“There was a particular memory that kept flashing back to me: if you remember the game River City Ransom (which saw a revival in interest after Scott Pilgrim vs. the World), it had agonizingly long passwords. My brother and I would spend a long time gazing at the password entry screen. Once, he memorized an entire password and entered it while we were at a friend’s house. While the eightbit.me music doesn’t necessarily sound like RCR, I thought to myself: “So, someone is going to spend some minutes customizing their little computer person, what can I do to enhance their mood? Help them express their personality? How do we see ourselves when we become quantized into a stack of pixels?” And the sentiment of those old password and load game screens returned to me. This became “Character Expression”.”
PLOGUE: You could have used many other synth to make chipmusic. Why did you prefer to mainly go with chipsounds ?
TORLEY: “chipsounds is the only tool out there that I view like the “tree trunk”, the core of this project. (I researched thoroughly.) ”
” I had been using chipsounds for a lot of time. It helped that I knew how to use it. And I’m a big fan of showing off great preset work. Sound design is a formidable art to be respected — I felt the initial chipsounds launch didn’t have enough presets, so I was overjoyed when some releases later, the categories were thickened up. Including pads! Mmmm. No question that chipsounds, with its “time machine/history museum” perspective, would be a fantastic tool for me to travel back to the 80s and revive the unbridled spirit of having electronic fun for the first time. What’s more, Addison and Courtney had raised the fact that they enjoyed my chipsounds videos, so this was the right, easy path. ”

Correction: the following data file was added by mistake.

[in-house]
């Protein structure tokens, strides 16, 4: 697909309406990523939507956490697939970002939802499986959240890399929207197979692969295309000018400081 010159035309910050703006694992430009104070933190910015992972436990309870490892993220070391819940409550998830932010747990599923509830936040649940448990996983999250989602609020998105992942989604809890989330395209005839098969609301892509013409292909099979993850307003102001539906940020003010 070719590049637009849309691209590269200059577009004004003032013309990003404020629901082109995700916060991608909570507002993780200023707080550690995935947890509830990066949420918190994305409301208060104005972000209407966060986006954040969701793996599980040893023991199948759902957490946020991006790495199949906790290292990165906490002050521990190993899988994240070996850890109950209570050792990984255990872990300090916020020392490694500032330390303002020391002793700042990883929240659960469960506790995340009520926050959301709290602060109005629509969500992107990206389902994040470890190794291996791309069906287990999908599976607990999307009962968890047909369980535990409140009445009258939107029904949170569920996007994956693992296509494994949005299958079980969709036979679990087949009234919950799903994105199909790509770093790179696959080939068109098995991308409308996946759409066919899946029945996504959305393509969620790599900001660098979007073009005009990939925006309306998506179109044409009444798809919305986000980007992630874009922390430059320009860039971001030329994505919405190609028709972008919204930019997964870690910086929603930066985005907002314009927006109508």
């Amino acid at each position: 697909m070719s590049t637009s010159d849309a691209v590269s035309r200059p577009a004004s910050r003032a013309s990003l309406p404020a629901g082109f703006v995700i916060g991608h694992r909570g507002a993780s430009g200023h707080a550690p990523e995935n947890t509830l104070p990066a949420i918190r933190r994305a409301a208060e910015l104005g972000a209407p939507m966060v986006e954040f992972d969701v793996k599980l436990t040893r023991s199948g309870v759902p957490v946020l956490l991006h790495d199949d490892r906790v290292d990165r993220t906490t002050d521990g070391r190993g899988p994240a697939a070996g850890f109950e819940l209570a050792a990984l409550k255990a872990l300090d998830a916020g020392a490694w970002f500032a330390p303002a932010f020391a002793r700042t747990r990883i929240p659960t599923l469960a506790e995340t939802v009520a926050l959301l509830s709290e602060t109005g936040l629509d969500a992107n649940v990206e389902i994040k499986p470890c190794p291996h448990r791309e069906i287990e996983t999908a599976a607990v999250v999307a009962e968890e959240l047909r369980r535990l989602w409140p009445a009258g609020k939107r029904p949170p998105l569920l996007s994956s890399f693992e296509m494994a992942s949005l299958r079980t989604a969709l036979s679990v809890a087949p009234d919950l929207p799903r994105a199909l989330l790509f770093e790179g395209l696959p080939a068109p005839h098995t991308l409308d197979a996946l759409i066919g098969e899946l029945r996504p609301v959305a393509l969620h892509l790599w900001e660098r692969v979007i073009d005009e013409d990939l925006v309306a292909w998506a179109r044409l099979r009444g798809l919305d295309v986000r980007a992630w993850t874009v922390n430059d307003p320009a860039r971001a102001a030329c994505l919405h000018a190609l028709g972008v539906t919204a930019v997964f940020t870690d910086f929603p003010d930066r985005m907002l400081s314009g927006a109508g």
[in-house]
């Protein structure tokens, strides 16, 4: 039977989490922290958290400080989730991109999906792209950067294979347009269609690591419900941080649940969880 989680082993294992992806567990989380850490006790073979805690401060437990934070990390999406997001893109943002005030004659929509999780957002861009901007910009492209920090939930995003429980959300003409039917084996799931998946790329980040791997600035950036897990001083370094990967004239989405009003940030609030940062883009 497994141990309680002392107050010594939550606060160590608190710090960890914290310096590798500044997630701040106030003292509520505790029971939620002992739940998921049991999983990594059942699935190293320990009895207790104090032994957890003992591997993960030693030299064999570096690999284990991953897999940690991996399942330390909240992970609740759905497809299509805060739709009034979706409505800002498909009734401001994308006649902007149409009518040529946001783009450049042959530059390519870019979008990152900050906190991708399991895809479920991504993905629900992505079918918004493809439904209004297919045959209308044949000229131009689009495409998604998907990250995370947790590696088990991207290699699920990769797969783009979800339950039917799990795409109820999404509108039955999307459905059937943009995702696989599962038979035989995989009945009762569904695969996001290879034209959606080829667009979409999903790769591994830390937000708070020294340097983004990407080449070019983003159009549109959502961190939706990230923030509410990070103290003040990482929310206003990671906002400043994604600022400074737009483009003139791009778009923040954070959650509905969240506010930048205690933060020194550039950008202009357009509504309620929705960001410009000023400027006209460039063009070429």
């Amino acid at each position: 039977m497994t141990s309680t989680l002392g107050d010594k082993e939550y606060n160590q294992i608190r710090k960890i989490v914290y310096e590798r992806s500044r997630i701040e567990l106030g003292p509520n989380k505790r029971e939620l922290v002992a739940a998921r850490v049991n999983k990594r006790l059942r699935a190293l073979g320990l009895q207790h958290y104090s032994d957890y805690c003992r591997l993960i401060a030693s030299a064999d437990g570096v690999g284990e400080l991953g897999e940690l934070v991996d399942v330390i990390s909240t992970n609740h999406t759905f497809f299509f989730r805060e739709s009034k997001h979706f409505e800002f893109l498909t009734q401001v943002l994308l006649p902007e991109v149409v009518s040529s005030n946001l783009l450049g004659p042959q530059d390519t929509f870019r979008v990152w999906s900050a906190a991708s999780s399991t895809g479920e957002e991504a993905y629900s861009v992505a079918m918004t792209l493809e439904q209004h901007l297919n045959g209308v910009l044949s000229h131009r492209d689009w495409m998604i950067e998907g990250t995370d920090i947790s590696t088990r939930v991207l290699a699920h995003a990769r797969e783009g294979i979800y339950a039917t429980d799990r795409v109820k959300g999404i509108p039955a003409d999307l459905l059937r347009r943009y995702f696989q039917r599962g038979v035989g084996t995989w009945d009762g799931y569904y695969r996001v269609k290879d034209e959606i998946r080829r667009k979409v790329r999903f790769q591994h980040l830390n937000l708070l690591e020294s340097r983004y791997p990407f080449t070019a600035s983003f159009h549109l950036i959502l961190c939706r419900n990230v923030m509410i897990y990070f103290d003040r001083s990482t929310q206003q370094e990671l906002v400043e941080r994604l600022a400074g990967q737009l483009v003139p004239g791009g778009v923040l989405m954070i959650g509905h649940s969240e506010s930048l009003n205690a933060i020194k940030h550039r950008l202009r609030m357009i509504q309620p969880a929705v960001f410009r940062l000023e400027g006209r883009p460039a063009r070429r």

” In laying down initial performances, chipsounds’ focus on being live-playable (as opposed to step-programming all the way) suits my workflow of playing the melodies live, sometimes using the pitchbend and vibrato intensely a la Vangelis. I’m glad so many presets have a large pitchbend range out-of-the-box! ”
PLOGUE: Any audio work on the table for Eightbit.me or other project that you could brief us on?
TORLEY: “Absolutely, watch for chipsounds to be featured on my forthcoming Dream Journal 3, which are my dreams turned into music. In particular, I’m attached to “Demoscene Disco” which uses chipsounds prominently. I’m also playing with a 50-track album of selected Glitch Piano works — chipsounds is in there too, a fusion of the analogue + digital masters. I grew up on classical piano, so it’s like two pillars of my early life are intertwining. The older we get, the more wisdom we have to appreciate our youth… ? ”
” Lastly, there’s music that isn’t (yet?) on the current eightbit.me site but can be found on http://music.torley.com/album/eightbit-me chipsounds figures heavily in all of them, naturally. My favorite example of an expressive chipsounds solo with the aforementioned pitchbend is prolly @ 0:33 of Boss Battle. Enjoy! ”
PLOGUE: Thank you so much for your time.
TORLEY: “And thank you graciously for yours! ”
To read more on Torley’s techniques for this project, check out the “eightbitme” tag on his blog.